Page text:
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From the contiguous 48 states, in which approximate direction should an antenna be pointed to take maximum advantage of aurora propagation?
  • South
  • North
  • East
  • West

In the northern hemisphere, your best chance to find an aurora is toward the magnetic north pole. If you were in the southern hemisphere, you would seek auroras toward the magnetic south pole.

In the Northern hemisphere the charged particles from the sun are funnelled in the direction of the north pole. This is where any aurora will be located. Aurora do not need to be visible to be useful for radio propagation.

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What is an electromagnetic wave?
  • A wave of alternating current, in the core of an electromagnet
  • A wave consisting of two electric fields at parallel right angles to each other
  • A wave consisting of an electric field and a magnetic field oscillating at right angles to each other
  • A wave consisting of two magnetic fields at right angles to each other

Classically, electromagnetic radiation consists of electromagnetic waves, which are synchronized oscillations of electric and magnetic fields that propagate at the speed of light through a vacuum. The oscillations of the two fields are perpendicular to each other and perpendicular to the direction of energy and wave propagation, forming a transverse wave. Electromagnetic waves can be characterized by either the frequency or wavelength of their oscillations to form the electromagnetic spectrum.

https://en.wikipedia.org/wiki/Electromagnetic_radiation

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Which of the following best describes electromagnetic waves traveling in free space?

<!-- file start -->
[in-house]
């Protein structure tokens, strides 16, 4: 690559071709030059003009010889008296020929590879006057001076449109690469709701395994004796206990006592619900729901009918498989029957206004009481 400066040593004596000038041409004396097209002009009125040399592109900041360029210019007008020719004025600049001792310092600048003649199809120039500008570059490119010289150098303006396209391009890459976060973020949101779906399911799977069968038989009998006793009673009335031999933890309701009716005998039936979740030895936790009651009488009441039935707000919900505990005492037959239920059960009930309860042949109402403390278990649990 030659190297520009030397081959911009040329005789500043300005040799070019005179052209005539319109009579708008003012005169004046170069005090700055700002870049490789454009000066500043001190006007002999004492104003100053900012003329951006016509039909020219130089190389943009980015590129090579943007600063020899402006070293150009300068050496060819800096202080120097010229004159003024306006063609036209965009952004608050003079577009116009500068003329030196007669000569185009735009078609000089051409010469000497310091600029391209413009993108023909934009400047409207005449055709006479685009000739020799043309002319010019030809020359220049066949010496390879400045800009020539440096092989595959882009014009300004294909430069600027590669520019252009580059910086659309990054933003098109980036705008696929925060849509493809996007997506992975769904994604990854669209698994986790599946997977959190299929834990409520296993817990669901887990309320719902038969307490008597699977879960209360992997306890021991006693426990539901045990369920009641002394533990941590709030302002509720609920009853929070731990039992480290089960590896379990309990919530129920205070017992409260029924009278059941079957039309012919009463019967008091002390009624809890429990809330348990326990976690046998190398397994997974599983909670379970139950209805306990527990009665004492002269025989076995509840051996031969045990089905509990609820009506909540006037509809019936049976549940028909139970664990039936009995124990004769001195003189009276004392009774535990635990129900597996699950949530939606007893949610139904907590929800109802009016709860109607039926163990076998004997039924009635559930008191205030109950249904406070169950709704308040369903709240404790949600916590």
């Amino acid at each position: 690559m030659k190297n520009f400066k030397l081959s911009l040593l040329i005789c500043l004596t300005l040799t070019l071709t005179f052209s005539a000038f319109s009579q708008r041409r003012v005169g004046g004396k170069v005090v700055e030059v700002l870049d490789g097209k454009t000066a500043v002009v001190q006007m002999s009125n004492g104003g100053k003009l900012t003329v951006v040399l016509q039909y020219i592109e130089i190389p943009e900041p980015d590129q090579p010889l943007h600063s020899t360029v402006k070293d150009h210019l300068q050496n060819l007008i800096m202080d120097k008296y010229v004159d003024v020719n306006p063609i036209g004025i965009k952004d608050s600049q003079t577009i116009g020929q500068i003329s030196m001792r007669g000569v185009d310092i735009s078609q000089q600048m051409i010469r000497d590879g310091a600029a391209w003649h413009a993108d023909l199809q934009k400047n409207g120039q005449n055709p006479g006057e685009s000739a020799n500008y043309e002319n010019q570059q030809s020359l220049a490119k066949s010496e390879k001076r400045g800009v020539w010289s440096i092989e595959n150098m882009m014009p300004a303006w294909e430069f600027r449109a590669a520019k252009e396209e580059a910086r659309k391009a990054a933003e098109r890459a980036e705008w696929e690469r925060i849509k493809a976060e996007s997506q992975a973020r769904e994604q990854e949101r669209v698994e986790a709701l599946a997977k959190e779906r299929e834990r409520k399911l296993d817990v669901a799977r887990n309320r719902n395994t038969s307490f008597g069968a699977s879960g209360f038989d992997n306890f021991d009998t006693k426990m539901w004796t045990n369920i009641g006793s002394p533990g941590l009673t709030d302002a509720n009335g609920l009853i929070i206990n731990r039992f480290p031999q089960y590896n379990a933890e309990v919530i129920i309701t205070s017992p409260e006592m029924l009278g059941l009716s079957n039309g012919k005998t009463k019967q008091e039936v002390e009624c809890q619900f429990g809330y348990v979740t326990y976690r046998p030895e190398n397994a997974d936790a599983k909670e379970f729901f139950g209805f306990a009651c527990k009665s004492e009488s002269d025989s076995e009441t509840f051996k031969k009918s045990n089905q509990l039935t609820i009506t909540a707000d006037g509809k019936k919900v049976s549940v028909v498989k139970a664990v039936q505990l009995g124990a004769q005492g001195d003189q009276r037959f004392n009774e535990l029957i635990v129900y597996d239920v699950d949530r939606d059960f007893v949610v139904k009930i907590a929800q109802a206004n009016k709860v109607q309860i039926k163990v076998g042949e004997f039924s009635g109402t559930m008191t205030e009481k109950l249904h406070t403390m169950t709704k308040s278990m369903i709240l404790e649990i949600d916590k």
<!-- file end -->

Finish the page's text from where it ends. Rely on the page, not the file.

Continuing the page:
• Electric and magnetic fields become aligned as they travel
  • The energy propagates through a medium with a high refractive index
  • The waves are reflected by the ionosphere and return to their source
  • Changing electric and magnetic fields propagate the energy

Remember all the way back to the Technician-level theory, where you learned that radio waves have an electric and magnetic component. And those electric and magnetic fields are changing because the radio signals are alternating current (and alternating pretty fast too!).

The electric and magnetic fields are 90 degrees apart, always, so they don't become aligned.

Refraction doesn't describe traveling in free space.

If the waves are traveling in free space there is nothing that would cause them to return to their source.

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What is meant by circularly polarized electromagnetic waves?
  • Waves with an electric field bent into a circular shape
  • Waves with a rotating electric field
  • Waves that circle the Earth
  • Waves produced by a loop antenna

In electrodynamics, circular polarization of an electromagnetic wave is a polarization in which the electric field of the passing wave does not change strength but only changes direction in a rotary manner.

https://en.wikipedia.org/wiki/Circular_polarization

-chevdor